The beginnings of the Universe. Its structure. Galaxies. Stars. The Solar System. Evolution of the early Earth.

2 - The Earth: composition and structure.
Sources of information and methods of study on the composition and internal structure of the Earth. Fundamental properties of the Earth's Crust, Mantle and Core. Fundamental properties of the Hydrosphere, the Atmosphere and the Magnetosphere.

3 - Geological materials.
Minerals. Rocks. Geological structures. Industrial minerals. Mineral resources prospection.

4 - Geological time.
Relative ages. Absolute ages. Calibration of the geological timescale. Main events in the History of the Earth.

5 - Terrestrial Dynamics and Plate Tectonics.
Continental drift. Plate Tectonics. Types of plate boundaries and associated phenomena. The movements of plates and their origin. The Wilson's cycle.

6 - Atmosphere, Hydrosphere and its interactions.
The Atmosphere: Composition, origin and evolution. Structure. Temperature, pressure and humidity. Energetic balance. Meteorology: conditions for atmospheric weather. Global and local dynamics of air masses. The Hydrosphere: Distribution of water bodies. Ocean dynamics. Atmosphere-Hidrosphere interactions.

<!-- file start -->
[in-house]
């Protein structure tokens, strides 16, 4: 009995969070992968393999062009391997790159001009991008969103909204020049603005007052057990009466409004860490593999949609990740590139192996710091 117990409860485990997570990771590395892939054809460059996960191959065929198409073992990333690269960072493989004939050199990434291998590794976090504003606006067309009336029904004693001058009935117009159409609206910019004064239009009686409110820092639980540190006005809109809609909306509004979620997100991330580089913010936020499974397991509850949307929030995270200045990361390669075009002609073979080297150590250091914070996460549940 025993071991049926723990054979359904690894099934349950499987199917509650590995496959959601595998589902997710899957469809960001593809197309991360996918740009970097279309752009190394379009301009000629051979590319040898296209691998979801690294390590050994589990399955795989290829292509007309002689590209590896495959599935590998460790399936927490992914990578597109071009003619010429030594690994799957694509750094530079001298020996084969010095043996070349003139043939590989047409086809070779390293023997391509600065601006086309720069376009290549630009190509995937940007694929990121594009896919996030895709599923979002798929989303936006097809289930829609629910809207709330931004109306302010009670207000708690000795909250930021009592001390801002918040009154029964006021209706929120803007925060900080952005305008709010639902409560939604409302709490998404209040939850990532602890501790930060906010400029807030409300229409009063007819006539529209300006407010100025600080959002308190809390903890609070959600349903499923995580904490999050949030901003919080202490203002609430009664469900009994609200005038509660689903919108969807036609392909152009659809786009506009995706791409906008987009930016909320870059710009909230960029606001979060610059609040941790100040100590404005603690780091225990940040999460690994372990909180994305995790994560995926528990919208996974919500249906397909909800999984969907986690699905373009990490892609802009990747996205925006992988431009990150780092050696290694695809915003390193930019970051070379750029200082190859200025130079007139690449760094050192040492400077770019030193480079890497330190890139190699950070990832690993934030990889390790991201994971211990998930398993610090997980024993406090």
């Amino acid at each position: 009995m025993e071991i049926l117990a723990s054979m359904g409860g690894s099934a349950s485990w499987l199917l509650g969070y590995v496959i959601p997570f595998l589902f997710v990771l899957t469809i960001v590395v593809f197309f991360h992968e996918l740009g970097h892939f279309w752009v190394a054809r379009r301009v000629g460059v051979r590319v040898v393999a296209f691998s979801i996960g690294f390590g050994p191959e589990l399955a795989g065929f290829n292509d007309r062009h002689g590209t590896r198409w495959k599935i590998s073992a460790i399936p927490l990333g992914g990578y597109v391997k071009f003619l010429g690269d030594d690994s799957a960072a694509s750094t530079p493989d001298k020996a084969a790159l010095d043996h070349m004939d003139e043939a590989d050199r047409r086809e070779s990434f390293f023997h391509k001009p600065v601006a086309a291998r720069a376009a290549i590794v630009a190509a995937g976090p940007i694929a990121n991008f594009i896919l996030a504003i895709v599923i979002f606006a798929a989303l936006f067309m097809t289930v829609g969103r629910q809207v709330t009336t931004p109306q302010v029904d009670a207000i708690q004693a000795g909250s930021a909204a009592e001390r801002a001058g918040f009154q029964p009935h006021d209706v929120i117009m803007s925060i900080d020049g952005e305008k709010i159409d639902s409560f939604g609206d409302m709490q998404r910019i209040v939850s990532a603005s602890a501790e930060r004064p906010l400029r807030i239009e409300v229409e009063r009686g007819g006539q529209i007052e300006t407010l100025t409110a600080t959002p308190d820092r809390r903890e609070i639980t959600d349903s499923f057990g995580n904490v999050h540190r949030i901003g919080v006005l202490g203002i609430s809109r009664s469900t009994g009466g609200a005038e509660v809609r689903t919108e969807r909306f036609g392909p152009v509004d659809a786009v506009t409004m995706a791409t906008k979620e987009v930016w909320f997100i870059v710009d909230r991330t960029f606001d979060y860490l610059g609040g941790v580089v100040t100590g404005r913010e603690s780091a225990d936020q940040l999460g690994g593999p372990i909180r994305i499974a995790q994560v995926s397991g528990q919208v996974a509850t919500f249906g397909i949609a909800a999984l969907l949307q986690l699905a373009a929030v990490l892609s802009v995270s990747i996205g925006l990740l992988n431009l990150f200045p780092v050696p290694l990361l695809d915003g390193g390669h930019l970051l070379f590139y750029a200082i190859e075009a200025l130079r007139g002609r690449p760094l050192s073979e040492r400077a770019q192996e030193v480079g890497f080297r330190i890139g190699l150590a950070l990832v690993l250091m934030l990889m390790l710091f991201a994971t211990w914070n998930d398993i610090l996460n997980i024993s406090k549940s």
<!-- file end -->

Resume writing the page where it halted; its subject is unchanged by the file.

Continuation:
7 - Climate and climate change
Main mechanisms: changes in incident radiation, changes due to terrestrial dynamics, changes in the atmospheric composition of natural and anthropogenic origin. The carbon cycle.

8 - The search for Energy and Resources.
Fossil and sustainable energy resources. Mineral resources: prospecting, exploitation and uses of metal and industrial minerals.



Classroom practices (PAUL)
Seismology I. Seismic Waves. Epicentre and magnitude of the earthquakes. Construction of a time-distance scale and evaluation of the epicentre and magnitude of an earthquake.
Seismology II. Spatial and temporal distribution of seismicity on Earth. Information and seismicity data pools. Seismic software. Seismology related to volcanic activity: the example of the El Hierro eruption. Evolution of seismicity during a major earthquake.
Geological time I: Examples of help for the understanding of the spatial and temporal dimension of the History of the Earth.
Geological time II: Preparation of geological time scales with the main events of the History of the Earth
Carbon Cycle on Earth: Models of the recent Carbon cycle.